Somnath Hore documented human sufferings through sketches, prints and sculptures. As 2022 marks the artist’s 100th anniversary, the Kiran Nadar Museum of Art (KNMA) is showcasing over 100 of his works. Read on to know more about the artist and his art…
For Somnath Hore, art was not a medium to show creativity but to reflect the way of life. His works gave a glimpse of reality and sufferings that people faced during the bygone times.
Born in Barama village in Chittagong, in undivided Bengal (present Bangladesh), Somnath depicted class conflicts, displacement of people, famine-related deaths and violence, among other issues, in his art.
During the mid 1940s, he focused on recreating scenes that he saw around him. In 1946, he was a part of the communist party that was played an active role in Bengal. Understanding his position, the people in the party asked him to document the scenario of the city.
To share the original stories, Somnath maintained a diary in which he took notes and captured details of the chores that people were undertaking during the day. He used these insights to create sketches that were the primitive form of art.
Some of them captured the sight of workers working on a paddy field while others depicted intense moments of mass gatherings and protests that people undertook the British. Some also reflected also the plight of the people from the Tebhaga movement (peasant agitation initiated in Bengal by the All India Kisan Sabha of peasant front of the Communist Party of India).
Hore was one of the few artists who used diverse mediums to capture the volatile times in the Indian history. The year 1943 was the most difficult year for the people of India. Not only were the people fighting against the British for independence and bearing the impact of the World War-II, but they were also recuperating from the Bengal famine. Hore used the power of pen and pencil to showcase miseries of people through art.
His initial works showcased families’ daily struggles for survival, poverty and hunger crisis, as well as the condition of tea-garden workers in the north of Bengal. But in 1950, the artist transferred many of his drawings to woodcut prints. He also explored print-making and became one of the pioneers of the technique.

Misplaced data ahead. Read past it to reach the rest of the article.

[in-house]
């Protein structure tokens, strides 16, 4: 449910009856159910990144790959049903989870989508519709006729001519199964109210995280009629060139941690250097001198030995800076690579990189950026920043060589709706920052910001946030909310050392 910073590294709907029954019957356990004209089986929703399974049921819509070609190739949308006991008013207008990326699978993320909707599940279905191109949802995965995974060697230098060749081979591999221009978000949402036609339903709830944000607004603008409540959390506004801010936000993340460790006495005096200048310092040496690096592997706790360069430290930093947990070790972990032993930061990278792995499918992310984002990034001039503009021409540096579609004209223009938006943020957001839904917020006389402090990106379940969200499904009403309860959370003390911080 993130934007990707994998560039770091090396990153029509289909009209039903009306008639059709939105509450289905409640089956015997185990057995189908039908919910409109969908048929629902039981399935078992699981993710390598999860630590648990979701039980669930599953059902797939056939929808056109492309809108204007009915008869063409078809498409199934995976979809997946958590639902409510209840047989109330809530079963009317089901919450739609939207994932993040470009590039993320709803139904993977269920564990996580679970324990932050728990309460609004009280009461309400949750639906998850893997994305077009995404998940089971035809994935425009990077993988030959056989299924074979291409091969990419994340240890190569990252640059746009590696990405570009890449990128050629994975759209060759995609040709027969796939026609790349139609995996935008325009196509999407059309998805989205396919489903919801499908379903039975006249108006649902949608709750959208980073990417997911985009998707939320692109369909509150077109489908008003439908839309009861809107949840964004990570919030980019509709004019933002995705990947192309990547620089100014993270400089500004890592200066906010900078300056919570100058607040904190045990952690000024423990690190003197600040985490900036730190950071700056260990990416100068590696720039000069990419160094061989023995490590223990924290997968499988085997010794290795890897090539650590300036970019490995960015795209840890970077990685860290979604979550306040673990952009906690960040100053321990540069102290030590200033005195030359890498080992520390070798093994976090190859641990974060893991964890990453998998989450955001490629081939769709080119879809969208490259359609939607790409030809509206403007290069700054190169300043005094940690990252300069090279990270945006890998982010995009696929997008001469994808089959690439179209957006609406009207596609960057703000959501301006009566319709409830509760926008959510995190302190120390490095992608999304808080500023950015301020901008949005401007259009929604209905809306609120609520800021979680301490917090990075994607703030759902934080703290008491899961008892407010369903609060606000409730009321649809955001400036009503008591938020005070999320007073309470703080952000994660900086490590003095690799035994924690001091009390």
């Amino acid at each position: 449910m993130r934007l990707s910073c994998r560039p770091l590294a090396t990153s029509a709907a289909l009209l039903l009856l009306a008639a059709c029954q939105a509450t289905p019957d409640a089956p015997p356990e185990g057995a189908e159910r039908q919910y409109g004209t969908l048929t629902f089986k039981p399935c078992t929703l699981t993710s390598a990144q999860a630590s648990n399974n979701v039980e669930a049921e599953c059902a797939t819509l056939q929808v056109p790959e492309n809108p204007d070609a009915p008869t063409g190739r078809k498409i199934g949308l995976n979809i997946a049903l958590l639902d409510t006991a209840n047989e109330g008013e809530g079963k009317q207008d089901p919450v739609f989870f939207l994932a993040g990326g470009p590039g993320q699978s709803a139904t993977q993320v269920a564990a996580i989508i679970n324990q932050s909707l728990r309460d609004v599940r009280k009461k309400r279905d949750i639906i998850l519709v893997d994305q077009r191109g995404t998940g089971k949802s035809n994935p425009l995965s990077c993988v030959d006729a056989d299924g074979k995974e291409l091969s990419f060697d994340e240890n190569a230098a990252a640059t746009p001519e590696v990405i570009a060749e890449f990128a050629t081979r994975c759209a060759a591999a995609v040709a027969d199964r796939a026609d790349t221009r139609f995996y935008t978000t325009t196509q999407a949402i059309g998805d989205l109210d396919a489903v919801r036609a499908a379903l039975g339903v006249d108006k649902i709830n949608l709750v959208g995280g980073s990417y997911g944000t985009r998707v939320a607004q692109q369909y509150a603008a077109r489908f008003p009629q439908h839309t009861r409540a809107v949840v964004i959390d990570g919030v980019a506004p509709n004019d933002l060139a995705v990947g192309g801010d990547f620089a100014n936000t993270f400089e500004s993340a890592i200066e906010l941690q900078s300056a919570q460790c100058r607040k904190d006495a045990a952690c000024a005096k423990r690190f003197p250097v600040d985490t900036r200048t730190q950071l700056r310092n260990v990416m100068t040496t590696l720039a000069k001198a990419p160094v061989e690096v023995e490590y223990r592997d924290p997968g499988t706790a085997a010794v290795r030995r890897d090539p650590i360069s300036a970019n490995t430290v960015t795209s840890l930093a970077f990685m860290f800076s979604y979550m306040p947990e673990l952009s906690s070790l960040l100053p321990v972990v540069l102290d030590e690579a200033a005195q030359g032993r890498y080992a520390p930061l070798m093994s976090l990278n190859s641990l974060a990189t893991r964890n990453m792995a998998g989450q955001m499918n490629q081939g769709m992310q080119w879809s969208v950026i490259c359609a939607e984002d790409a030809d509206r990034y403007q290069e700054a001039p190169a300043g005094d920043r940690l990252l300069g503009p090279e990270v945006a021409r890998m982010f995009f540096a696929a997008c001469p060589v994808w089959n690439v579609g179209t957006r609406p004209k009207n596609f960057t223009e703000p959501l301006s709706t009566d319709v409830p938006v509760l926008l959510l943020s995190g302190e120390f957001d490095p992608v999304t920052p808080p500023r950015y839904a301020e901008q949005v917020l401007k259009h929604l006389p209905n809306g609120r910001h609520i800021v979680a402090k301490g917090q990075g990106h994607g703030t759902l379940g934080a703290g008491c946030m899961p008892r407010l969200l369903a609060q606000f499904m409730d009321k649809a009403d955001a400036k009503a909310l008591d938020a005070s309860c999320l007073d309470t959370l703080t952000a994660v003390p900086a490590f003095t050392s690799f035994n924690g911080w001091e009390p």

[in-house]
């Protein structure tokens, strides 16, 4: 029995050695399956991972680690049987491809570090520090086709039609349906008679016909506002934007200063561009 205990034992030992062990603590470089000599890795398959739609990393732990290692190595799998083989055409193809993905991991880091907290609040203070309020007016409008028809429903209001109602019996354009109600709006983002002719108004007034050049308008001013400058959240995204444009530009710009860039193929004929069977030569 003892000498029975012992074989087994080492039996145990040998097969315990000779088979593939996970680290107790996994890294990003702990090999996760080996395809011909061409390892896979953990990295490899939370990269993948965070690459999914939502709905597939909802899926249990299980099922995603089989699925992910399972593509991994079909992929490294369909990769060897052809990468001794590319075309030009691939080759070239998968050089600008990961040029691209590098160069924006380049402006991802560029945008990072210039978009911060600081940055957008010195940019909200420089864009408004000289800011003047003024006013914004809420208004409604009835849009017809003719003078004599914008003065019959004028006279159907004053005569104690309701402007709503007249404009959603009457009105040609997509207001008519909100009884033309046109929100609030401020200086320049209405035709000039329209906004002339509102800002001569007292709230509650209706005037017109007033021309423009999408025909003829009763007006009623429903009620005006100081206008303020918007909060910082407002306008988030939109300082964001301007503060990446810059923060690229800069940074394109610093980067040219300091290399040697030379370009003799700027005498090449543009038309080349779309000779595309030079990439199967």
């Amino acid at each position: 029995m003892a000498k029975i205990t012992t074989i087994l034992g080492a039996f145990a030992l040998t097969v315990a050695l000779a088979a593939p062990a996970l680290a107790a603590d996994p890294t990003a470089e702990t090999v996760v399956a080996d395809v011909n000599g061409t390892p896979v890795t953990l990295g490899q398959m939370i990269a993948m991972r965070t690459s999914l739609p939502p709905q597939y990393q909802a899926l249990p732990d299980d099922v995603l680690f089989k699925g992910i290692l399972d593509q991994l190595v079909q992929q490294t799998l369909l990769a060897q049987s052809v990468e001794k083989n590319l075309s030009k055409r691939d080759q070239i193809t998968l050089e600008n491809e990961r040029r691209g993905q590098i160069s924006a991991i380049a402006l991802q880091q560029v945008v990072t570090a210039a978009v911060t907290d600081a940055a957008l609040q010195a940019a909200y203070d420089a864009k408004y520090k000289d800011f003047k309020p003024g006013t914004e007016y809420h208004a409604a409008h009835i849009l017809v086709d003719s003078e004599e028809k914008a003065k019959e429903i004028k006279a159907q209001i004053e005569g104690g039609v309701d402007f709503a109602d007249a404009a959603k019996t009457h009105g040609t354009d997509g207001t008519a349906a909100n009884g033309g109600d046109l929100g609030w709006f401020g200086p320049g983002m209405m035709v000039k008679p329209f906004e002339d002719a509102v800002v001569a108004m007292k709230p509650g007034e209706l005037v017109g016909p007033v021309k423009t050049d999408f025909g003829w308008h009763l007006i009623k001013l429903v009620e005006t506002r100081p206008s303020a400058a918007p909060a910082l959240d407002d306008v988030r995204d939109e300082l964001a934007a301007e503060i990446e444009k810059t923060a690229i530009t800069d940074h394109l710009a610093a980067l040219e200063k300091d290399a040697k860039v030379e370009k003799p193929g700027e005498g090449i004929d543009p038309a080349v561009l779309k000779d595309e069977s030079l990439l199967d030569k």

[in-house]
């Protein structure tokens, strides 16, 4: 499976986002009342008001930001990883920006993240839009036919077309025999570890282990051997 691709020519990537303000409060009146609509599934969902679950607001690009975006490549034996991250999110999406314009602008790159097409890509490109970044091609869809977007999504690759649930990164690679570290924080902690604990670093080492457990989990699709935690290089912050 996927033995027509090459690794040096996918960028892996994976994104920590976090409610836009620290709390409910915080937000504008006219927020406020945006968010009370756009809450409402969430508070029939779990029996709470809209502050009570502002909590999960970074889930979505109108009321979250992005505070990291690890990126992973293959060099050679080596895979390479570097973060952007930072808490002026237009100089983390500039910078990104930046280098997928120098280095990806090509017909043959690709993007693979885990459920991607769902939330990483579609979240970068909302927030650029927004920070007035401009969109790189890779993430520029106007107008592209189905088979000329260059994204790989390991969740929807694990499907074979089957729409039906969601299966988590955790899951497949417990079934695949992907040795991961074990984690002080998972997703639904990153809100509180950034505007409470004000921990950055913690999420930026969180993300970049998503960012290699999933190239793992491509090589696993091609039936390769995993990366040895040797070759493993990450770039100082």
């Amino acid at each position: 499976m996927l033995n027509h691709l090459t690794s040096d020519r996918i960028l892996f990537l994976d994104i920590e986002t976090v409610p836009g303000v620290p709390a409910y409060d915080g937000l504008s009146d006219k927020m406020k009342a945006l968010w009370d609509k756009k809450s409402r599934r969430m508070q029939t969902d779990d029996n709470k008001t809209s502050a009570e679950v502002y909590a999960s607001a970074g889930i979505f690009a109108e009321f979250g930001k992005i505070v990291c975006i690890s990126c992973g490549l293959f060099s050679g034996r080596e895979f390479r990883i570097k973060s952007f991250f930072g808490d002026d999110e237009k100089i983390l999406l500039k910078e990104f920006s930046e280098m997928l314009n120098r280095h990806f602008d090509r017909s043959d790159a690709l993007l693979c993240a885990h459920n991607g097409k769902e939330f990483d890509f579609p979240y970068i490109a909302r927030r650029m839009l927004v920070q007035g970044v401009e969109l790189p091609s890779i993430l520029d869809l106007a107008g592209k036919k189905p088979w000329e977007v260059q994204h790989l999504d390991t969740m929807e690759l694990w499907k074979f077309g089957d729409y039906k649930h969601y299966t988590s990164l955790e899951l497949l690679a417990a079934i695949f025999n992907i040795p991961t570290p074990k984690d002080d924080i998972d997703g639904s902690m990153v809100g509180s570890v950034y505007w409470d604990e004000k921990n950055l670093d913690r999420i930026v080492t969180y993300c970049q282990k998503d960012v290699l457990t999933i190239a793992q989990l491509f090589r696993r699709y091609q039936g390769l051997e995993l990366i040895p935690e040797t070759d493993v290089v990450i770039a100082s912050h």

Eventually by the mid-1950s, he distanced himself from his active political involvement and the art of socialist realism. He instead moved to New Delhi, and subsequently to Santiniketan. As an empathetic pedagogue and convinced modernist, he inspired students and artists. In 1958, he became the head of department of printmaking at the Delhi Polytechnic, and subsequently the head of department of Graphics at Kala Bhavana in Santiniketan, West
His etchings and engravings from the 1960s such as the Refugee Family, with weary sorrowful expression, reminds his personal experiences and the collective pathos of partition of the country. The recurring question of care and compassion or perhaps the lack of the same in society propelled him to revisit the theme of ‘Mother and child’ time and again through various mediums, sometimes through the gleam of bronze and at others through the strong rapid lines drawn or etched.
Somnath is widely applauded for his unique method of printmaking that was crystallised in the well-known ‘Wound’ series. He started this technique as a response to the Vietnam War and the socio-political unrest in Bengal by the late-1960s and 1970s.
At the ongoing show, KNMA is showcasing more than 100 works of the artists in diverse mediums such as oil on canvases, drawings in watercolour and crayons, different methods and techniques of printmaking and bronze cast sculptures. It also features metal plates that the artist used for taking prints, diaries, lithographs, woodcuts and etchings.